Over the last 15 years, we have seen numerous CCTV and Access Control Networks; the common trait that we found? They are the networks that we invest significantly into to protect your physical assets but we don’t invest enough into protecting them. Below we have put together a list of 10 security controls that can be implemented to help protect the assets that protect you.
Harden Servers and Networked Devices
Follow manufacture provided hardening guides for cameras, CCTV systems, network devices, access control panels and more. A lot of quality manufactures publish hardening guides or tools meant to help you secure your assets.
Using Firewalls and VPNs for Remote Connections
Use firewalls and other gateway technologies to isolate and secure the security networks. Use and deploy VPNs to enable secure remote access to the networks that you need to access. Make sure to limit access to the internet, use a whitelist only methodology on rules only allowing internet access to systems that require it. For updates, look into deploying an update server or a central management server to have limited internet access. (This will help with updates) Your devices shouldn’t have a need to call home.
Change Default Passwords (Update them too)
New device or new install? Means a new password. Change all passwords from defaults. Ask your providers to constantly update their passwords and access. Use a password manager like 1Password or similar to keep your passwords safe. Ask that your vendors update their passwords regularly, better yet, only have their account active when needed.
Setup logging for authentication and connections. Have events forwarded to a central logging service. Not only is this an important security control but it can be an excellent troubleshooting tool.
Isolate and Segment Networks
Maintain a clear separation between corporate networks and security networks. Implement network segmentation to isolate devices related to physical security from regular business operations, reducing the potential attack surface and limiting the spread of threats. Use either VLANs or physical switch separation.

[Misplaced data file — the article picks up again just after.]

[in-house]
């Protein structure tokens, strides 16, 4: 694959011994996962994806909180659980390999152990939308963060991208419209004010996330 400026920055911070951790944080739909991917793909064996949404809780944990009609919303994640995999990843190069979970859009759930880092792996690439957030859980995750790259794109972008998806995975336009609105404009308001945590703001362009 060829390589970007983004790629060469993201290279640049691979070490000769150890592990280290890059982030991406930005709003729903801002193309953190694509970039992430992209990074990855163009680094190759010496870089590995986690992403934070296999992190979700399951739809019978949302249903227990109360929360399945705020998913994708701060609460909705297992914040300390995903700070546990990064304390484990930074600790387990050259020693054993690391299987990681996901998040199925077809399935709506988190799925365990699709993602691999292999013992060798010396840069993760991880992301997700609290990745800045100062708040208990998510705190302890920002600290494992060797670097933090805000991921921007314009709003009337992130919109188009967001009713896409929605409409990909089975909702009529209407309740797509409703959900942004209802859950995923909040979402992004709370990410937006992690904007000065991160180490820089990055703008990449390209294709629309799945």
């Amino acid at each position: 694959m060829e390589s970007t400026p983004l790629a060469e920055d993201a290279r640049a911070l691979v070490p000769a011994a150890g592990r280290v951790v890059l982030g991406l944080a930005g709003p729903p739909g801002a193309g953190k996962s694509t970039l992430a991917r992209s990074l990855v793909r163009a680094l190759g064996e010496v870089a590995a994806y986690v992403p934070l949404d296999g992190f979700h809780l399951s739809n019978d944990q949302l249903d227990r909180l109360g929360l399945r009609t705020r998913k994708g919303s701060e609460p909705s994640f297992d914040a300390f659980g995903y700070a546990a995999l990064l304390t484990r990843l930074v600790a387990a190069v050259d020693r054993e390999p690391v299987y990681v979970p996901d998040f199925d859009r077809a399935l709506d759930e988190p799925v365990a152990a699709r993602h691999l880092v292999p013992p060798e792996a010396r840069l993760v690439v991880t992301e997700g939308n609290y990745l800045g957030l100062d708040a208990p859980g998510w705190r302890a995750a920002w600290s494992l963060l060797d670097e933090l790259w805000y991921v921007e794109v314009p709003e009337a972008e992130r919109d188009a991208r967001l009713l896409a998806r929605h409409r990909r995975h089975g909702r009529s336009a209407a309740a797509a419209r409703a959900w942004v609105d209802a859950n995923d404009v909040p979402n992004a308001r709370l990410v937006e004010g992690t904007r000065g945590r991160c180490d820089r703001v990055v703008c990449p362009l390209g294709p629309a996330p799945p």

Use 2FA / MFA
Use Multi-Factor Authentication wherever it is possible to be used. Not only does this help with securing access but it prevents unauthorized access to systems especially in the event of password compromise. Yes, even with AD.
Use Central AAA (Authentication | Authorization | Accounting)
Deploy, integrate, and use Microsoft Active Directory where possible to allow for centralized management of users and access. This provides a massive increase in security for most networks. In addition, use 802.1x and RADIUS where possible for network access and management.
Harden and Secure AD
They say once Active Directory is compromised, burn it all down. This is true for the most part. Active Directory serves as the central authority for authentication and authorization on most enterprise networks. Yes, you should use AD, but you need to secure and remove the low hanging fruit. You can make sure that if an attack does gain access to the network, they have a hard time compromising AD. This should also be pointed to a central logging service so that in the event compromise does occur, you know the 5 “W’s of the compromise.
Patch and Update EVERYTHING
Whether it is your CCTV system, access control panels or Windows. Make sure you stay current on your updates and security patches. In the event the software is no longer supported, its time to update or look into compensating controls if necessary. For systems that are isolated or more critical, look into using the Windows 10/11 Enterprise LTSC or Long Term Servicing Branch which is designed to be more stable and require less updates.
Backup Important Systems And Configurations
I want you to take a minute and think. What systems you can’t go without or would be a pain to reimplement… can you restore them? Are these critical to your operations.
If you even thought yes, it time to think of a backup. Just think about losing an entire cardholder/credential database for your facility or camera system configurations. Configurations and systems should be backed up routinely and those backups should be tested. Also, consider a offsite backup. Encrypt your backups where possible especially if offsite.
Finally, Endpoint Management and Security
Gain visibility into your endpoints and servers, monitor devices and whatever you can connected to your network. Look for anomalies when it comes to things on your networks. Having a good endpoint management setup allows you to have the visibility needed and the control of what is doing what where. Also, your workstations and servers should have some sort of protection engine installed, whether it is a complete MDR/XDR solution or just a standard central managed anti-malware or HIPS (Host Based Intrusion Protection), make sure it is configured properly and tested. Early detection could be the key to successfully stopping a security event.
Have questions or need a hand? Get in contact with us.